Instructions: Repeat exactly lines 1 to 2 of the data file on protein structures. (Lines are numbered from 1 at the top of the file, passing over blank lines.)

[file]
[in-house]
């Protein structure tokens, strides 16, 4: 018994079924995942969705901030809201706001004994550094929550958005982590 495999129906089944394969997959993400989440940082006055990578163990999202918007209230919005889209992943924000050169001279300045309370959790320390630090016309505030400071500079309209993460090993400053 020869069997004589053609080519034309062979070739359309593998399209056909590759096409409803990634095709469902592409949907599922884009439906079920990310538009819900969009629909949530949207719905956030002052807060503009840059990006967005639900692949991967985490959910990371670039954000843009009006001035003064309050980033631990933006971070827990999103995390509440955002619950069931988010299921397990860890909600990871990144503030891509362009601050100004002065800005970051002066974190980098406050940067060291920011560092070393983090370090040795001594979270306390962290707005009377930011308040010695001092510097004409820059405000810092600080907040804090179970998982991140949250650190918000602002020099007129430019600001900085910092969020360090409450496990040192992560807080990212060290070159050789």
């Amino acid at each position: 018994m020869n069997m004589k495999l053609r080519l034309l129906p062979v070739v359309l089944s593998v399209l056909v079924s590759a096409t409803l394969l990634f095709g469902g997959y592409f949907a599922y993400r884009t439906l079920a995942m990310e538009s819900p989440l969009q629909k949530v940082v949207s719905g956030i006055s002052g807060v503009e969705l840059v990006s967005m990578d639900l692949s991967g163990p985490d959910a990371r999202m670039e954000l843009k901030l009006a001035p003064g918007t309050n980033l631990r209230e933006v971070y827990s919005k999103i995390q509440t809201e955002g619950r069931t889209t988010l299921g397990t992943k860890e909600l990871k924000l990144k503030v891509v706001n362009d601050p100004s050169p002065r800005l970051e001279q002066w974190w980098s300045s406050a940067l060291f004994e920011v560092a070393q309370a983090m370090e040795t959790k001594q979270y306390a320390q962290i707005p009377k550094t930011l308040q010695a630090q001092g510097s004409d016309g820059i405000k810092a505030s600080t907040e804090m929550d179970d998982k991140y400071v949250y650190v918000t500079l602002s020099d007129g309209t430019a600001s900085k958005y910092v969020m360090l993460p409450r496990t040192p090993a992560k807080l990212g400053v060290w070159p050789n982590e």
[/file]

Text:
[in-house]
């Protein structure tokens, strides 16, 4: 018994079924995942969705901030809201706001004994550094929550958005982590 495999129906089944394969997959993400989440940082006055990578163990999202918007209230919005889209992943924000050169001279300045309370959790320390630090016309505030400071500079309209993460090993400053 020869069997004589053609080519034309062979070739359309593998399209056909590759096409409803990634095709469902592409949907599922884009439906079920990310538009819900969009629909949530949207719905956030002052807060503009840059990006967005639900692949991967985490959910990371670039954000843009009006001035003064309050980033631990933006971070827990999103995390509440955002619950069931988010299921397990860890909600990871990144503030891509362009601050100004002065800005970051002066974190980098406050940067060291920011560092070393983090370090040795001594979270306390962290707005009377930011308040010695001092510097004409820059405000810092600080907040804090179970998982991140949250650190918000602002020099007129430019600001900085910092969020360090409450496990040192992560807080990212060290070159050789």